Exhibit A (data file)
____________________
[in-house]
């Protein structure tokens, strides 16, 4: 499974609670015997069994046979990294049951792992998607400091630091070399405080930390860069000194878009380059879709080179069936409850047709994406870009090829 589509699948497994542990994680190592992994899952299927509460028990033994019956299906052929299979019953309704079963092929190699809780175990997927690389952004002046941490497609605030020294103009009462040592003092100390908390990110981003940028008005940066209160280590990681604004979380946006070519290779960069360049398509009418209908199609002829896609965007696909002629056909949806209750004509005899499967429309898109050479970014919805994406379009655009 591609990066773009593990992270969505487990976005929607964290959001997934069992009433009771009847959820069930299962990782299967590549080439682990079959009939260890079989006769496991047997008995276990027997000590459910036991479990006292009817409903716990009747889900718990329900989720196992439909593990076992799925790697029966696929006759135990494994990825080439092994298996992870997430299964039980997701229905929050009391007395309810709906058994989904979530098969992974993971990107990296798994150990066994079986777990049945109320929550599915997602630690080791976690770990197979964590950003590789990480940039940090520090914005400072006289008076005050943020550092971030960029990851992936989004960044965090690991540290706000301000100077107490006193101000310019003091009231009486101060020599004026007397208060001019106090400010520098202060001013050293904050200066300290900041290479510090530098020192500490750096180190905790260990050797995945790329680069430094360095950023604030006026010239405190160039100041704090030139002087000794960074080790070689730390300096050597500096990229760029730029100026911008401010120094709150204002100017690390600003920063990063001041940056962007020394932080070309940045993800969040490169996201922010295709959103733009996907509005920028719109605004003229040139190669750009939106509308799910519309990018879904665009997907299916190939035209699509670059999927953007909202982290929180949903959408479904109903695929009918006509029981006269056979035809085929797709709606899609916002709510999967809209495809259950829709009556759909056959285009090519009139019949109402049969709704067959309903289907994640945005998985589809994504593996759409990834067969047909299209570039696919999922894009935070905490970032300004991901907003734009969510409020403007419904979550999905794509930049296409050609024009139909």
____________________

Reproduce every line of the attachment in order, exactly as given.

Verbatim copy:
[in-house]
């Protein structure tokens, strides 16, 4: 499974609670015997069994046979990294049951792992998607400091630091070399405080930390860069000194878009380059879709080179069936409850047709994406870009090829 589509699948497994542990994680190592992994899952299927509460028990033994019956299906052929299979019953309704079963092929190699809780175990997927690389952004002046941490497609605030020294103009009462040592003092100390908390990110981003940028008005940066209160280590990681604004979380946006070519290779960069360049398509009418209908199609002829896609965007696909002629056909949806209750004509005899499967429309898109050479970014919805994406379009655009 591609990066773009593990992270969505487990976005929607964290959001997934069992009433009771009847959820069930299962990782299967590549080439682990079959009939260890079989006769496991047997008995276990027997000590459910036991479990006292009817409903716990009747889900718990329900989720196992439909593990076992799925790697029966696929006759135990494994990825080439092994298996992870997430299964039980997701229905929050009391007395309810709906058994989904979530098969992974993971990107990296798994150990066994079986777990049945109320929550599915997602630690080791976690770990197979964590950003590789990480940039940090520090914005400072006289008076005050943020550092971030960029990851992936989004960044965090690991540290706000301000100077107490006193101000310019003091009231009486101060020599004026007397208060001019106090400010520098202060001013050293904050200066300290900041290479510090530098020192500490750096180190905790260990050797995945790329680069430094360095950023604030006026010239405190160039100041704090030139002087000794960074080790070689730390300096050597500096990229760029730029100026911008401010120094709150204002100017690390600003920063990063001041940056962007020394932080070309940045993800969040490169996201922010295709959103733009996907509005920028719109605004003229040139190669750009939106509308799910519309990018879904665009997907299916190939035209699509670059999927953007909202982290929180949903959408479904109903695929009918006509029981006269056979035809085929797709709606899609916002709510999967809209495809259950829709009556759909056959285009090519009139019949109402049969709704067959309903289907994640945005998985589809994504593996759409990834067969047909299209570039696919999922894009935070905490970032300004991901907003734009969510409020403007419904979550999905794509930049296409050609024009139909």